Rarely do conventional artistic media appear in The Museum of IF collection. This pencil and ink drawing is therefore something of a unique item. Made on cartridge paper with a standard pencil, this item inherently embodies a large number of human traits. This ranges from the scale of the paper – both easy to handle and in line with recognised proportions – to the hand eye co-ordination required for the filling of discrete spaces and the more advanced attempt to depict 3-Dimensional folds.
In places it is evident that the ink was applied to the paper first. The form it takes suggest that the ink was applied to a more pliable material and then pressed against the surface of the paper to create an arbitrary motif. Care seems to have been taken to leave white bits of paper and to ensure the patterns are not ‘flattened out’.
The drawing appears on this surface like something imagined in clouds. Rather than offer completely recognisable forms – like faces or animals – the person or people drawing on top of this image seem to be concerned with something that deals with concealment and enfolding. In places the pencil drawing blends into the lines of the ink, but in other places, particularly where clear broad white lines have been left (perhaps to resemble a skeleton or supports) it is set in contrast to the undulating tones of the ink. The orchestrated handling of this image suggests that it was a single person rather than a collaborative effort. Depending on how drawing is taught within a culture it might reasonably be the work of someone around 8-years-old or above.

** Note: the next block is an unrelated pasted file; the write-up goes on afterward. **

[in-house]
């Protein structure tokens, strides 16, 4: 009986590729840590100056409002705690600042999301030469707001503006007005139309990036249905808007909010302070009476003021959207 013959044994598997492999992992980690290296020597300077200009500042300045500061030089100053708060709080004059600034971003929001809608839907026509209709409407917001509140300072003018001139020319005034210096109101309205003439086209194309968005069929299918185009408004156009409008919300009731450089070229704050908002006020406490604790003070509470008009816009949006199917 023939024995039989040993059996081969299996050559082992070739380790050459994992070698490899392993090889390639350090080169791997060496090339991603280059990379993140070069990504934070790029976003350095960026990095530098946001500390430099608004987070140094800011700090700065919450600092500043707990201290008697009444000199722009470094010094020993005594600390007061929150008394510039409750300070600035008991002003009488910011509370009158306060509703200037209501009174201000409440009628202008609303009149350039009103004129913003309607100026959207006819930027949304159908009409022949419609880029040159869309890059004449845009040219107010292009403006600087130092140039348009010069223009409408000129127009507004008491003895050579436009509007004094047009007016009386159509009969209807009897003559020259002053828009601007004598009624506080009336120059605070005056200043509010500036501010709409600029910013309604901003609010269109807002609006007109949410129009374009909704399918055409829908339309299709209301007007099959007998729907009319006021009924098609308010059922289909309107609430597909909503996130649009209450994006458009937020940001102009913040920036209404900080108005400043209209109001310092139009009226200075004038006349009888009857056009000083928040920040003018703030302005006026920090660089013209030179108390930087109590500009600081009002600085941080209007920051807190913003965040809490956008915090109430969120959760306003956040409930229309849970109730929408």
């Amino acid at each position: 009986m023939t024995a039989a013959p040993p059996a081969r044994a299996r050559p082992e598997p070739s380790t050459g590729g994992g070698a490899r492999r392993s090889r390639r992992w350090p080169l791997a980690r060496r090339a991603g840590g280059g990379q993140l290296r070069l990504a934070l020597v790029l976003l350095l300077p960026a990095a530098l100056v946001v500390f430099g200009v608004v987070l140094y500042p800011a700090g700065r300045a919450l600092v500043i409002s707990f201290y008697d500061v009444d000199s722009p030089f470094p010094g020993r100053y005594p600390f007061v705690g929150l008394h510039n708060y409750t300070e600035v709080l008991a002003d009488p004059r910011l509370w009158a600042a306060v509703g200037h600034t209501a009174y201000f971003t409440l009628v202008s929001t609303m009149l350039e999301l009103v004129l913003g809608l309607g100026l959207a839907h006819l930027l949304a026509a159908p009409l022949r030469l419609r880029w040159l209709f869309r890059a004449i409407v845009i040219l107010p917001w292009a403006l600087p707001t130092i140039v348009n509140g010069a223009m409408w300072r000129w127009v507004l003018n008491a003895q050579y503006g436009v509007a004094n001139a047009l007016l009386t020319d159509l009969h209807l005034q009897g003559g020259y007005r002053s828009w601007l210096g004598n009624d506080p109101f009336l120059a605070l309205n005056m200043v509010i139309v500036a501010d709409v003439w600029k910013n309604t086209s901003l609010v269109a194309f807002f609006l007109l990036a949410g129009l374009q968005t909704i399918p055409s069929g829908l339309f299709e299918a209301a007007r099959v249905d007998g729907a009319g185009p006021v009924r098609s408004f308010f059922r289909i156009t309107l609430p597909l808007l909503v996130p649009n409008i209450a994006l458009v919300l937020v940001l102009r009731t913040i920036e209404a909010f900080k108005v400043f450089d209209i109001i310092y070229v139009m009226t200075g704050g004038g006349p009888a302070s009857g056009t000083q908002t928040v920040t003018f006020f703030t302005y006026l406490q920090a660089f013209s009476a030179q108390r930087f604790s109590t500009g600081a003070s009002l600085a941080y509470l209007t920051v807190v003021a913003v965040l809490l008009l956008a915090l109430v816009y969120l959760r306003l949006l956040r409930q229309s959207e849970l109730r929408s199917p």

The rendered object does not appear to stand on anything. Despite having volume therefore, it seems to explore the imaginary plane of the paper’s surface to create a number of fictions, crossing the dimensions of the crumpled printing surface through to the drawn fabric undulations and flat shadow in the centre. It remains something of a spectre, destined to remain as incomplete as it is trapped between different forms of representation.
Tagged as part of The Daily Prompt, Incomplete.